The book you are about to read is a glowing example of victory in the face of uncertainty, a purposeful path in the midst of chaos and a tale of a mother’s love for her daughter and family that kept her steadfast and focused in what would be the battle of and for her life! In this book, Heather Jose recounts every step and every emotion of her amazing journey. I can tell you that you will find this to be a great gift of incredible insight—an inspiring companion for you or a loved one facing cancer. This riveting story and the information contained within will serve both the newly diagnosed and those who are veteran survivors.
For me, seeing Heather for the first time was different than meeting most of the patients that had her same profile. She was an upbeat young woman who wore a bright blue bandana on her head and had an amazing smile. Heather was full of life and surrounded by family who loved and supported her. I thought to myself that she was much, much too young to fit the mold of someone who was battling stage IV breast cancer.
Heather had been through a lot, yet you would never know it by looking at her. I could see already that breast cancer, for Heather, was going to be a mere speed bump in the road of life as she was determined not to let it define who she was, nor stand in the way of the best years that lay before her. This young woman was motivated, engaged and ready to partner in her own health—all, according to research, essential attributes of a cancer survivor.
Both in my personal and professional life, breast cancer is a familiar foe. I lost a great-grandmother, grandmother and mother all to breast cancer and know firsthand how devastating the disease can be. Make no mistake about it: Breast cancer and the treatments to tackle advanced stages of it are no walk in the park. A great percentage of the cancer patients that I’ve had the honor of helping with their nutrition came to me with advanced breast cancer. Some lived, some didn’t. Some tolerated treatment and many really struggled through it. But the good news is that over the years, I’ve seen several people, like Heather, who were dealt a bad hand but still persevered and even thrived post-diagnoses. I’ve seen patients who chose to let their diagnosis be a launching point for a renewed quest for wellness and personal achievement.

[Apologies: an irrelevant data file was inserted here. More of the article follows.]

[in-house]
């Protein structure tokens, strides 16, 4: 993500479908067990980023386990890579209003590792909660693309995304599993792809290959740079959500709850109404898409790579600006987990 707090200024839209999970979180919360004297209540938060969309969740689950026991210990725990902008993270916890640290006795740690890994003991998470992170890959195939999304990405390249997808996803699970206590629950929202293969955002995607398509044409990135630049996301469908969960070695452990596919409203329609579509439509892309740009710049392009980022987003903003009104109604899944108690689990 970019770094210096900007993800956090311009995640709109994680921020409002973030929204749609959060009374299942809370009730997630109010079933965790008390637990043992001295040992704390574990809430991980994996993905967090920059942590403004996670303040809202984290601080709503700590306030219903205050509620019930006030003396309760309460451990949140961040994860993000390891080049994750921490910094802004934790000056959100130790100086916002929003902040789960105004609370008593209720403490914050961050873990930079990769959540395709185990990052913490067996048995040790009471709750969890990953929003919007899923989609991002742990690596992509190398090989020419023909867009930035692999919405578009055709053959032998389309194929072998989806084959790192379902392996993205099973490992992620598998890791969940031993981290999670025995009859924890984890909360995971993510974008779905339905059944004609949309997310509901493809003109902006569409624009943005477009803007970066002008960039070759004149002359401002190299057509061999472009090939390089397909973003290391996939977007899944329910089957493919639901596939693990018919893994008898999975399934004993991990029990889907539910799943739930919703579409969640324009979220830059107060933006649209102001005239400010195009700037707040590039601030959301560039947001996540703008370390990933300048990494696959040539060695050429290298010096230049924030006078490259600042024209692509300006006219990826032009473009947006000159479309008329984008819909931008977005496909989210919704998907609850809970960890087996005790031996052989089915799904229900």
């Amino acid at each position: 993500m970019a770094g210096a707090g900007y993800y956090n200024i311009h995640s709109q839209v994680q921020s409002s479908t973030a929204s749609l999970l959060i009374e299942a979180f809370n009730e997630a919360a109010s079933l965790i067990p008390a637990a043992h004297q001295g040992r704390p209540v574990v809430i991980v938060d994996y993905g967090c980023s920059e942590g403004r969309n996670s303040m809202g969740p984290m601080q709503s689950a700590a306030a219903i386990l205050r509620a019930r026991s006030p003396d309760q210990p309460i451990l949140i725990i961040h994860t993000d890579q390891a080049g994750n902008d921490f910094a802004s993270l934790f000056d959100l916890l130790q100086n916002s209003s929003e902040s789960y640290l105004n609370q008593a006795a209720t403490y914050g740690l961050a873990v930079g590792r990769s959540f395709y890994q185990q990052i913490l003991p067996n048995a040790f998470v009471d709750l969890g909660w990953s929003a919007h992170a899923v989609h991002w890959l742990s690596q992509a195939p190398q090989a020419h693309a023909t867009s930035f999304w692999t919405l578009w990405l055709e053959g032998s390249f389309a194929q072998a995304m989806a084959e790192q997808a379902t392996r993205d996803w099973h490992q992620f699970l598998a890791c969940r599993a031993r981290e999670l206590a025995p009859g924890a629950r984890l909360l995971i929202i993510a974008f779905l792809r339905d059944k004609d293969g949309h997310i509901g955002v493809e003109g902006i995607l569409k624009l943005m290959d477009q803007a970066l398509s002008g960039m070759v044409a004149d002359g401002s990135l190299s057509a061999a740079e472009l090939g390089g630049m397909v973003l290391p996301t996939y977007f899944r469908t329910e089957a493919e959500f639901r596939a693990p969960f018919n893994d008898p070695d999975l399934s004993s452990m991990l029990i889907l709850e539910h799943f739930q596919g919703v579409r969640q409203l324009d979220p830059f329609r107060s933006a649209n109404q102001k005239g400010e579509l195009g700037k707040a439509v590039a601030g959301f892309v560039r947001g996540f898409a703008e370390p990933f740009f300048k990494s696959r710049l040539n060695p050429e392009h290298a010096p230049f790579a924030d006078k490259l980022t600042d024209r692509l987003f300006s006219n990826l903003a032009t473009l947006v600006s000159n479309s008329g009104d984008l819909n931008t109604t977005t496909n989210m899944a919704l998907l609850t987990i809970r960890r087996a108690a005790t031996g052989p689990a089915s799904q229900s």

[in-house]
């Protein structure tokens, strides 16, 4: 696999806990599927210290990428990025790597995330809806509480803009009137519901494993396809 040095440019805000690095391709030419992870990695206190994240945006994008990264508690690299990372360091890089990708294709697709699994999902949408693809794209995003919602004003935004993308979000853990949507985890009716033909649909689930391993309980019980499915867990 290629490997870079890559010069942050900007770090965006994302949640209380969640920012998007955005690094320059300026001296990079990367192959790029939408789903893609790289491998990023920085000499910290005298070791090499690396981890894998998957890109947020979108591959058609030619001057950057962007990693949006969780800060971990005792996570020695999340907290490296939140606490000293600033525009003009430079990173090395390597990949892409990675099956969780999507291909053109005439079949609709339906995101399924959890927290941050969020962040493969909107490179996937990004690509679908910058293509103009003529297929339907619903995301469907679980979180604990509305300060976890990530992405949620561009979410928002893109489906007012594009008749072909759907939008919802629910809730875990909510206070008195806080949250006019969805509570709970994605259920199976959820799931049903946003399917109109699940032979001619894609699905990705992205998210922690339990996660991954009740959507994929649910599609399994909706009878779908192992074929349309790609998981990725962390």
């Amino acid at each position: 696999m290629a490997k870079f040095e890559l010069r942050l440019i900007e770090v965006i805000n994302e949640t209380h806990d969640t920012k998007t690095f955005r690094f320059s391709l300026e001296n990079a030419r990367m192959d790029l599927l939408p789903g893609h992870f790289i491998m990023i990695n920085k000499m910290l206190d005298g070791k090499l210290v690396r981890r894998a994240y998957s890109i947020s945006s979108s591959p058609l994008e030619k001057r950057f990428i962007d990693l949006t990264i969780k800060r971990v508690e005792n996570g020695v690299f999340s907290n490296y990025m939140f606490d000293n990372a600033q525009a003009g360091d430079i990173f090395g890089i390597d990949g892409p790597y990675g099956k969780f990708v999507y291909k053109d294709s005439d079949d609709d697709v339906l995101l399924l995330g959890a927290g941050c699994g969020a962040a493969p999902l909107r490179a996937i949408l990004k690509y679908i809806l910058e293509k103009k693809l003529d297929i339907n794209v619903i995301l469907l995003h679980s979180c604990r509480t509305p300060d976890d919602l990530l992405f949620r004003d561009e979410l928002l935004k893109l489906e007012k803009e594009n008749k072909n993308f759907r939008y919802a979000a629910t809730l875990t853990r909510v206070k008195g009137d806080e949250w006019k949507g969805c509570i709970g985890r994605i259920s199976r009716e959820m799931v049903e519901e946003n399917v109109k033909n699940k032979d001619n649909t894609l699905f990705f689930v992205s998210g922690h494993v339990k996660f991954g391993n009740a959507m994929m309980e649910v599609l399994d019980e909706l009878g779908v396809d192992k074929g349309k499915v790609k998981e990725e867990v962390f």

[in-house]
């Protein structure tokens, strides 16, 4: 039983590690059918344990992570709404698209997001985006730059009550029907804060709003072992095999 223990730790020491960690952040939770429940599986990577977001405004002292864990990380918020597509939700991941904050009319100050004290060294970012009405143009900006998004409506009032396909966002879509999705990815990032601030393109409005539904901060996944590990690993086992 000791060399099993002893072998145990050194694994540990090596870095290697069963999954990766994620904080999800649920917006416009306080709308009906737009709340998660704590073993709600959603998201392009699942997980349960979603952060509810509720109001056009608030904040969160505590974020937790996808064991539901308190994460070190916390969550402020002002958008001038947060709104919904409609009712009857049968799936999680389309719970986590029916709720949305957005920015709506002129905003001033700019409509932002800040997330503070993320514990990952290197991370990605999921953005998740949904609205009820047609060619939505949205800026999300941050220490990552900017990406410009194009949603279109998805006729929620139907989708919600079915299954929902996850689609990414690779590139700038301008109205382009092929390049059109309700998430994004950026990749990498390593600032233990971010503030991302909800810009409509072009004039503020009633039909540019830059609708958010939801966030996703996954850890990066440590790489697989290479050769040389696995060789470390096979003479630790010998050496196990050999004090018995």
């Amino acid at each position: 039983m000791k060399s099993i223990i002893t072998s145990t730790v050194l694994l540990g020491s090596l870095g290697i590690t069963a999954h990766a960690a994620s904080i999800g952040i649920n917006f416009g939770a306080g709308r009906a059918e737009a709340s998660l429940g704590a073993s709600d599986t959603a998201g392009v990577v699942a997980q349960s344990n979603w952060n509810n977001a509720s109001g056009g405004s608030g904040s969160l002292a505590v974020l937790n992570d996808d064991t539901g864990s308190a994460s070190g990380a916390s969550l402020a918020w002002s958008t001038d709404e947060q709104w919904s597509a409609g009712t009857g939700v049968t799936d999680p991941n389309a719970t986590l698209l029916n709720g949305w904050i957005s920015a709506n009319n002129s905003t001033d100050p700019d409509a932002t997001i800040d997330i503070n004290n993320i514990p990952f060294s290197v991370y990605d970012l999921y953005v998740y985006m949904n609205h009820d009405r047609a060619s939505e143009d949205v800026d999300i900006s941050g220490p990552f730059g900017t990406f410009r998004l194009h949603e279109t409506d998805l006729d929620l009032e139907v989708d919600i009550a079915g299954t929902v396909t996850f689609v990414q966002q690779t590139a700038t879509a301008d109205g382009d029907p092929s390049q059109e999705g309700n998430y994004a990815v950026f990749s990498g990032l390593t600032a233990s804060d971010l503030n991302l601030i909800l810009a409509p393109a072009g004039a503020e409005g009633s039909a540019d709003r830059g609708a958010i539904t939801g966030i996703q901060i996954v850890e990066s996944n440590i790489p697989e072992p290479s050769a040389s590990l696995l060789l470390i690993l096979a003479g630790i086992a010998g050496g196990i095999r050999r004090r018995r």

Often, newly diagnosed patients are presented with pamphlets that offer general information about their disease, treatment options and their side effects that are typically over-generalized, impersonal and bleak in nature. Receiving the news that one has cancer is bad enough, but if that news is not accompanied with tailored messages of critical next steps infused with hope, the level of duress and even outcomes, can be negatively affected. Though this was initially the case for Heather, fortunately for her, she had family and friends who helped get her the answers she needed to properly battle cancer. Heather not only had great support but also chose to be an active participant in her own care. She utilized mind-body techniques, incorporated tailored nutrition and supplementation and engaged in physical care that helped minimize side effects of therapy and built up her strength and improved her response to treatment. So many patients are told to either not worry about changing their diet and lifestyle for the better or to wait until after treatment if they are going to do so, though evidence-based research refutes this still common and misguided bit of advice. Being engaged in one’s care versus being a passive recipient can make all of the difference in the world in the quality of life one experiences during treatment and its outcome.
The good news is that beating breast cancer is becoming more commonplace. Strides in medical science, early detection, better treatment modalities and a greater understanding of the importance of incorporating adjunctive care like good nutrition into a treatment plan is making a substantial difference in survival rates. But so much more can be done and needs to be done. And having a personal companion like Every Day We Are Killing Cancer that can relate to what you or a loved one are going through and provide those essential words of hope can be the most important “medicine” in that critical time period after receiving the “news”. You are not alone. You have a trusted friend in Heather.
—David W. Grotto, RD, LDN, nutrition expert and author of 101 Foods That Could Save Your Life